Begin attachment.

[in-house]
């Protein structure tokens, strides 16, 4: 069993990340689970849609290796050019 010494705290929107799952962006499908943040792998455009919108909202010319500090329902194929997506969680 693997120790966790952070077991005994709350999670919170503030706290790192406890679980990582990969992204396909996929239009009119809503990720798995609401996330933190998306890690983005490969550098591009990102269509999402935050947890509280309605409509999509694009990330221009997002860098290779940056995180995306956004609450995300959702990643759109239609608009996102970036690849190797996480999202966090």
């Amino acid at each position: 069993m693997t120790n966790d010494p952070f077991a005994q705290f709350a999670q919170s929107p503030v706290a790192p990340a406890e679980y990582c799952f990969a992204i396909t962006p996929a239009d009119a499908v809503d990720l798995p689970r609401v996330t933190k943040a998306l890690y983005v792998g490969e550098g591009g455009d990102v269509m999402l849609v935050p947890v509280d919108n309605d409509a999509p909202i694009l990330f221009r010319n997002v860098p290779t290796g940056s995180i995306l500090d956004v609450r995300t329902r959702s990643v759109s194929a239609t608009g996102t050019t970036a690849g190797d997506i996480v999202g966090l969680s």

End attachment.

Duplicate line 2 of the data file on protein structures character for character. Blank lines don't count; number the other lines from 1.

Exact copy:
């Protein structure tokens, strides 16, 4: 069993990340689970849609290796050019 010494705290929107799952962006499908943040792998455009919108909202010319500090329902194929997506969680 693997120790966790952070077991005994709350999670919170503030706290790192406890679980990582990969992204396909996929239009009119809503990720798995609401996330933190998306890690983005490969550098591009990102269509999402935050947890509280309605409509999509694009990330221009997002860098290779940056995180995306956004609450995300959702990643759109239609608009996102970036690849190797996480999202966090």